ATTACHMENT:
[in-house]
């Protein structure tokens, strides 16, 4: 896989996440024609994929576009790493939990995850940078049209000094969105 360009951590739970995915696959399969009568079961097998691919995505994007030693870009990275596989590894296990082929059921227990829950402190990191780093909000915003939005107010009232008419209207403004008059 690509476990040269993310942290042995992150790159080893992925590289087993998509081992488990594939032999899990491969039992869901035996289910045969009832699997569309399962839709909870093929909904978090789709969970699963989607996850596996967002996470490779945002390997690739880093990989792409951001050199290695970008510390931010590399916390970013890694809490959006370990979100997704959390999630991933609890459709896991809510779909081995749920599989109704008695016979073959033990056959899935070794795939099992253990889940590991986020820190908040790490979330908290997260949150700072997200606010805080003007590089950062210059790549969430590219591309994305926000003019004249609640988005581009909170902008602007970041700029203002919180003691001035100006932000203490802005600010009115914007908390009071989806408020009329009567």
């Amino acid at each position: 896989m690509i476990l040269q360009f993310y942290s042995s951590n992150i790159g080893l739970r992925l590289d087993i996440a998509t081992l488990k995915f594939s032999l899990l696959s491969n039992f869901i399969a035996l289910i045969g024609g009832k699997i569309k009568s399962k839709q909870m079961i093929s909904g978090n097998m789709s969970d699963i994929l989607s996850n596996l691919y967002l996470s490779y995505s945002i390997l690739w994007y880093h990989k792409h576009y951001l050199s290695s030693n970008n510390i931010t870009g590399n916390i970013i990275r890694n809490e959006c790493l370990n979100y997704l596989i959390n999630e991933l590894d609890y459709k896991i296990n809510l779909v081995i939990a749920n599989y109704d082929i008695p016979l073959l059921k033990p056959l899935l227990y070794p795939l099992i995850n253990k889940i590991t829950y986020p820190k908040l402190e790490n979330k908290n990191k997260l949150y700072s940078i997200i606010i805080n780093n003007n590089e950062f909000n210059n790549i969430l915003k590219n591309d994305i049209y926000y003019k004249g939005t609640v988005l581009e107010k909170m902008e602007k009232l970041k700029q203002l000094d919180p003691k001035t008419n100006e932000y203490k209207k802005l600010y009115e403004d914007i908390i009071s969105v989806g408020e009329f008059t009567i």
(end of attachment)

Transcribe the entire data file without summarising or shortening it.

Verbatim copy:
[in-house]
């Protein structure tokens, strides 16, 4: 896989996440024609994929576009790493939990995850940078049209000094969105 360009951590739970995915696959399969009568079961097998691919995505994007030693870009990275596989590894296990082929059921227990829950402190990191780093909000915003939005107010009232008419209207403004008059 690509476990040269993310942290042995992150790159080893992925590289087993998509081992488990594939032999899990491969039992869901035996289910045969009832699997569309399962839709909870093929909904978090789709969970699963989607996850596996967002996470490779945002390997690739880093990989792409951001050199290695970008510390931010590399916390970013890694809490959006370990979100997704959390999630991933609890459709896991809510779909081995749920599989109704008695016979073959033990056959899935070794795939099992253990889940590991986020820190908040790490979330908290997260949150700072997200606010805080003007590089950062210059790549969430590219591309994305926000003019004249609640988005581009909170902008602007970041700029203002919180003691001035100006932000203490802005600010009115914007908390009071989806408020009329009567």
């Amino acid at each position: 896989m690509i476990l040269q360009f993310y942290s042995s951590n992150i790159g080893l739970r992925l590289d087993i996440a998509t081992l488990k995915f594939s032999l899990l696959s491969n039992f869901i399969a035996l289910i045969g024609g009832k699997i569309k009568s399962k839709q909870m079961i093929s909904g978090n097998m789709s969970d699963i994929l989607s996850n596996l691919y967002l996470s490779y995505s945002i390997l690739w994007y880093h990989k792409h576009y951001l050199s290695s030693n970008n510390i931010t870009g590399n916390i970013i990275r890694n809490e959006c790493l370990n979100y997704l596989i959390n999630e991933l590894d609890y459709k896991i296990n809510l779909v081995i939990a749920n599989y109704d082929i008695p016979l073959l059921k033990p056959l899935l227990y070794p795939l099992i995850n253990k889940i590991t829950y986020p820190k908040l402190e790490n979330k908290n990191k997260l949150y700072s940078i997200i606010i805080n780093n003007n590089e950062f909000n210059n790549i969430l915003k590219n591309d994305i049209y926000y003019k004249g939005t609640v988005l581009e107010k909170m902008e602007k009232l970041k700029q203002l000094d919180p003691k001035t008419n100006e932000y203490k209207k802005l600010y009115e403004d914007i908390i009071s969105v989806g408020e009329f008059t009567i």